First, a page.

MW: Your work is distinctly political and, though you mentioned it bothers you how people can water it down. How do you feel now about the political context of the work you’re performing?

JF: It definitely informs what I’m doing. My preparation, the flow of the act. Even before #blacklivesmatter picked up, I was looking at how a lot of Black Panther members were murdered and arrested—

MW: Especially in Chicago.

JF: Yeah, especially in Chicago. So, in the act, I had always been getting arrested. So now I go through many different phases of getting arrested. And, I’m not sure how many people pick this up, but how the different deaths look like on stage, from broken spines to I can’t breathe to incorporating some of the other iconic movements that other people would associate directly to that movement.

Jenn Freeman. Image by MC Newman.

MW: Do you think there’s a more consciousness of the erasure and white supremacy than when you began performing?

JF: For sure. And I think Jeezy’s Juke Joint has helped that immensely, especially within the burlesque community. For sure. I think Jeezy has been one of the spearheads of doing that in terms of visibility and bringing people up with her as she climbs the burlesque ladder. She’s been really good. I know for a fact that she’s referred me to several other things, which has definitely helped. I also think that’s another reason I’ve been trying to be proactive about the spaces I do perform in because it is charged. And, it’s also—I’m not just revealing my body, I’m also revealing something that’s way down deep inside of me so it’s really easy for me to get my feelings hurt.

MW: That and then the violence around black bodies and the uncertainty about the audience.

JF: I already don’t feel safe living in this world, but then going into another space where I’m going to feel a whole other level of unsafety has been—yeah.

MW: That, and then there’s the whole gendered aspect.

JF: It depends. If you’re going to a burlesque show, the audience is going to be predominantly female. But if you’re going into a nightclub setting—I’m thinking very specifically about Untitled—it’s going to be a very male-driven environment. An I think there’s more money in that building in general, so there’s going to be more privilege when it comes to women’s bodies.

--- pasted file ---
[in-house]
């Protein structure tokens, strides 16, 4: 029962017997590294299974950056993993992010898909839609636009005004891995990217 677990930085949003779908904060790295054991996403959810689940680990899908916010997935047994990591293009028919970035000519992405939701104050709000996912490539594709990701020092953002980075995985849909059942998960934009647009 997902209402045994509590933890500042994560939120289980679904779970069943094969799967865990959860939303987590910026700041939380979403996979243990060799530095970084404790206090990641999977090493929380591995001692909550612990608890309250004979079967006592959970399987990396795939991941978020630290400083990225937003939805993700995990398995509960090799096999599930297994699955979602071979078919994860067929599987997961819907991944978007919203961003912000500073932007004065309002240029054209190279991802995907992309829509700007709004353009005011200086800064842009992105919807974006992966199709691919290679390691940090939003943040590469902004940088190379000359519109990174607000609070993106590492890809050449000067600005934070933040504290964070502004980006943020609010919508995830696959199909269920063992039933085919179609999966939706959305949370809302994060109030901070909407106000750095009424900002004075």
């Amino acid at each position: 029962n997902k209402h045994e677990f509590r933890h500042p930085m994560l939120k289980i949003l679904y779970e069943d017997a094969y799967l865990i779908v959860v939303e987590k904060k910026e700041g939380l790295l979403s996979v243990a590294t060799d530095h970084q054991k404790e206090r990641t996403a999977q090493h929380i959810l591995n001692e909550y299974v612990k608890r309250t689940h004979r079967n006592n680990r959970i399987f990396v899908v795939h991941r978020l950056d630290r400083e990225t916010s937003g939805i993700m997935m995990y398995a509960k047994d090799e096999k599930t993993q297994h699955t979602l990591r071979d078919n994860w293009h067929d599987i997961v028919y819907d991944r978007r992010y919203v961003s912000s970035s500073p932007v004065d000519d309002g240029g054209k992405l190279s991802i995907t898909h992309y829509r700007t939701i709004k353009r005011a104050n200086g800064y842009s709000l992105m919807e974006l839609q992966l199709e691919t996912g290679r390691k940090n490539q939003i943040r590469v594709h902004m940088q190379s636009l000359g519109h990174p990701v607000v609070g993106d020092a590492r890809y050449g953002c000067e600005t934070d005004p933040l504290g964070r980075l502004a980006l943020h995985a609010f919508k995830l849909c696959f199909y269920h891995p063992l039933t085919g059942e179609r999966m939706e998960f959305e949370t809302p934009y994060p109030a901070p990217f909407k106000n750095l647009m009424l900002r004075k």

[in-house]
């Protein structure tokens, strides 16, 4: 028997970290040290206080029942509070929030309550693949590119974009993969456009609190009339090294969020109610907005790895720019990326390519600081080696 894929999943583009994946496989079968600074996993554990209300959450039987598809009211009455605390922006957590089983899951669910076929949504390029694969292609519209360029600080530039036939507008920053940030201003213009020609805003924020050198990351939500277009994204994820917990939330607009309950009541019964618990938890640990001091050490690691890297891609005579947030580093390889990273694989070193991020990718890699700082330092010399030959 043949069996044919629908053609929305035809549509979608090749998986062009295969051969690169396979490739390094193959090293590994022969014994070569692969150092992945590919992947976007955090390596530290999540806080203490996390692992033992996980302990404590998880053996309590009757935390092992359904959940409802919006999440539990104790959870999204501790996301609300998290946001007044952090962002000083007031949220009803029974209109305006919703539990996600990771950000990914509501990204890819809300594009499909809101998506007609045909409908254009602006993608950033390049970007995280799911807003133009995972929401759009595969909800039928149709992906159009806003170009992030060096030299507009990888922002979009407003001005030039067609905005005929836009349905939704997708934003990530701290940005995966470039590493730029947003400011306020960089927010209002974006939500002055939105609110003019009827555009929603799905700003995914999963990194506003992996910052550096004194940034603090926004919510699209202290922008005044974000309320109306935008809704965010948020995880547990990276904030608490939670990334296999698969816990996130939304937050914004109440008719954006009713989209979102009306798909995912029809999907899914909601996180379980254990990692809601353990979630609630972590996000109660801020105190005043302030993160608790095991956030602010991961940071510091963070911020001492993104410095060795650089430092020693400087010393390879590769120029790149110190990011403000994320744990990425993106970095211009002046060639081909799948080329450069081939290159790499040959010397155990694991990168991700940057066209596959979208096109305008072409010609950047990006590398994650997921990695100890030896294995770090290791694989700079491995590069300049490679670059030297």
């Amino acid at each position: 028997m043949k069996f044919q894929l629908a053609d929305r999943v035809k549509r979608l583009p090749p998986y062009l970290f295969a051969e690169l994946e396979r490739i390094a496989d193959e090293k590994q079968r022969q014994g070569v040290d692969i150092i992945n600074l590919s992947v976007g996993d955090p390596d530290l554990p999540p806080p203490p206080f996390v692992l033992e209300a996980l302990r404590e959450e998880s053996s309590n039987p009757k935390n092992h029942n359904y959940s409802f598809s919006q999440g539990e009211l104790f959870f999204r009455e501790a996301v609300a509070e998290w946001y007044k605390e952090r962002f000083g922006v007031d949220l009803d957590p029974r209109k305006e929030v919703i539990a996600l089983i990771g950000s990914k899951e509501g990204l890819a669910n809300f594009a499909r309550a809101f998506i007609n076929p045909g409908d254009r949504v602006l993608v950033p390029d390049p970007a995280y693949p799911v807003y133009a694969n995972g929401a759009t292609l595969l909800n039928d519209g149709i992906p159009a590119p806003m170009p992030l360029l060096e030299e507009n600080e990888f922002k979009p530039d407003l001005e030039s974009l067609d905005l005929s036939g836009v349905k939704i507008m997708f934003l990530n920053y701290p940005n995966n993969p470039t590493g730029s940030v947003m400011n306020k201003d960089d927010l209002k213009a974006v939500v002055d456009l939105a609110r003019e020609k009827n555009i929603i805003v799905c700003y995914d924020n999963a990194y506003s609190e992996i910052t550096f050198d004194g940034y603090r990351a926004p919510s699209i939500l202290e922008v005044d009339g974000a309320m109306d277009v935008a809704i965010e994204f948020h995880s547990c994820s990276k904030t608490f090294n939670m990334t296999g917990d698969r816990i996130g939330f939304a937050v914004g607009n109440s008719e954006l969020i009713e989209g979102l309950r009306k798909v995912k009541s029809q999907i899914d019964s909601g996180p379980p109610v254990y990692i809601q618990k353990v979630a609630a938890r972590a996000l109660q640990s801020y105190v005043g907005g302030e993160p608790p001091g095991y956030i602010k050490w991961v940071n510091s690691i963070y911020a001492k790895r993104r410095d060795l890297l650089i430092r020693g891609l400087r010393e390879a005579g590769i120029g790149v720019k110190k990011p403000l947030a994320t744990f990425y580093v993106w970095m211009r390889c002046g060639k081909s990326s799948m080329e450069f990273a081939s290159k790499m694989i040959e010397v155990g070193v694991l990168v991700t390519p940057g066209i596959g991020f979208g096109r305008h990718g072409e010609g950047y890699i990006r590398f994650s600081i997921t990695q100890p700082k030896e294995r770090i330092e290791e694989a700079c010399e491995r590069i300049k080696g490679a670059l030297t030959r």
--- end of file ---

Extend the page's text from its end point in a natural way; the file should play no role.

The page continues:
MW: What?!

JF: I go into Untitled knowing I’m going to get touched by a stranger, at least 3, every time I perform. So now I don’t really do that place either.

MW: But if you’re coming up, that’s what you’re going to expect.

JF: I tell my students to say no. And the burlesque community just formed a board with reporting on sexual harassment about certain spaces. So there is that. I also tell my students, if something happens to say something but don’t go there again. If you’re going into a space, use your intuition. We’re not getting paid enough, you’re lucky if they’re offering you $50. It’s gotten a little better, but there’s a ways to go.

Please feel free to send questions, comments or tips to Michael Workman at As part of the Movement Matters series, a monthly online conversation on subjects discussed in the column will take place starting with The Integral Necessity of Dance Criticism on Dec. 156:30-9:30pm at High Concept Laboratories (2233 S. Throop St., Chicago). Please join the Movement Matters Facebook page for updates, and to join in on future online conversations.

michael_headshotMichael Workman is an artist, writer, dance, performance art and sociocultural critic, theorist, dramaturge, choreographer, reporter, poet, novelist and curator of numerous art, literary and theatrical productions over the years. In addition to his work at The Guardian US, Newcity, Sixty and elsewhere, Workman has also served as a reporter for WBEZ Chicago Public Radio, and as Chicago correspondent for Italian art magazine Flash Art. He is also Director of Bridge, a Chicago-based 501 c (3) publishing and programming organization. You can follow his daily antics on Facebook.